Global Public Goods: International Cooperation in the 21st Century

Global Public Goods: International Cooperation in the 21st Century

Global Public Goods: International Cooperation in the 21st Century

Global Public Goods: International Cooperation in the 21st Century


Edited by the United Nations Development Programme, this collection of papers offers a new rationale and framework for international development cooperation. Its main argument is that in actual practice development cooperation has already moved beyond aid. In the name of aid (i.e. assistance to poor countries), we are today dealing with issues such as the ozone hole, global climate change, HIV, drug trafficking and financial volatility. All of these issues are not really poverty-related. Rather, they concern global housekeeping: ensuring an adequate provision of global public goods.


I am very pleased to write the prologue to this important volume. I consider this an important book for three reasons.

First, I believe that the book breaks new ground by extrapolating the concept of "public goods" from the national level to the global level. The book makes a convincing argument that the two tests of a public good, non- rivalry and nonexcludability, can be applied at the global level to such things as environment, health, culture and peace. In particular, I am persuaded that financial stability, the Internet and knowledge can be considered as global public goods.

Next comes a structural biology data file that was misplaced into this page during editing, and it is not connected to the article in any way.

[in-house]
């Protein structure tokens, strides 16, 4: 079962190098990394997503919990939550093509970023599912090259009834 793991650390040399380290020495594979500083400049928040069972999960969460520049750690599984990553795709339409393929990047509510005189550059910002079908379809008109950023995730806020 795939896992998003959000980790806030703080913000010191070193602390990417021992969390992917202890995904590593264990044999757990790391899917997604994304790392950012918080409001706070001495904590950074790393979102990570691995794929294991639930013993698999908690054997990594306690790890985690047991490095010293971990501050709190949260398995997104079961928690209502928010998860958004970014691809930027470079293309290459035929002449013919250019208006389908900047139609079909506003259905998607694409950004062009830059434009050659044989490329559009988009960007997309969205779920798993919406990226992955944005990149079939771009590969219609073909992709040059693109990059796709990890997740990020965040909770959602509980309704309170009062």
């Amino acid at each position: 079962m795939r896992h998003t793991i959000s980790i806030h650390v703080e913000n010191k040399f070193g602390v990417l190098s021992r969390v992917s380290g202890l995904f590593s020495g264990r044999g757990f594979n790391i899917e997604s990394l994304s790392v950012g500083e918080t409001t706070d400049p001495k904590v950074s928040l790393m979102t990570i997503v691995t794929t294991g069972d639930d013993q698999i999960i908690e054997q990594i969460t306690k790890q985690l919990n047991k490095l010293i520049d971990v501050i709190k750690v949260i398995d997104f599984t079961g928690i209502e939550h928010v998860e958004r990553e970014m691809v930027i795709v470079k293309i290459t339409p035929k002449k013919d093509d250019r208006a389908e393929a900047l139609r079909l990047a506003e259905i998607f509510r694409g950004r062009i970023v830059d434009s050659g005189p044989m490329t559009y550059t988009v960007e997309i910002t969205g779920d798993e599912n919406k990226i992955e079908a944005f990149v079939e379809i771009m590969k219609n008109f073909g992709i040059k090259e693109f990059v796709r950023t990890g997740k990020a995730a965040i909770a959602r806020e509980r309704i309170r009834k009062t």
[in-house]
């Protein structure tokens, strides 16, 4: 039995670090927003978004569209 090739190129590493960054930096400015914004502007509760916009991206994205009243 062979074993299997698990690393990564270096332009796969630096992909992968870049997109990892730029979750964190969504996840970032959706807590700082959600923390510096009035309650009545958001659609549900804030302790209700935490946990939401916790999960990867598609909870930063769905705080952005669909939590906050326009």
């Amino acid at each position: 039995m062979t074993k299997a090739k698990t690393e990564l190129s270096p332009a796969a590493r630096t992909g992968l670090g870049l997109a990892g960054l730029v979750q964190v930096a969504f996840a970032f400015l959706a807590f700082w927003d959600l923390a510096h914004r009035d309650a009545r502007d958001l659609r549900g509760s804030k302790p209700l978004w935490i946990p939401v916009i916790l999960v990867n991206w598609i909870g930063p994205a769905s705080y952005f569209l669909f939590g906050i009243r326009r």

Second, I agree with the book's thesis that we live in an increasingly integrated and interlinked world. In this new world, the sovereignty of the state is changing owing to two opposing developments. On the one hand, states are forced to cooperate in order to solve their problems. This applies to the environment, health, peace, knowledge and, as we have witnessed recently, financial stability. On the other hand, the trend is towards subsidiarity or the principle of devolving the power of decision-making to the lowest possible level.

Third, I think the book makes a persuasive argument for the need to rethink the nature of international assistance. It is no longer enough to target international assistance at recipient countries or at specific sectors. The reason is that some global public goods cut across several sectors. How do we finance global public goods? Are existing institutions adequate? If not, how should they be reformed? Do we need new institutions? How do we incorporate into our institutions the ethos of tripartism: government, business and civil society?

This book seeks to answer these and many other important policy questions. It provides us with a new intellectual framework with which to think about international assistance. It also offers a powerful new argument for . . .

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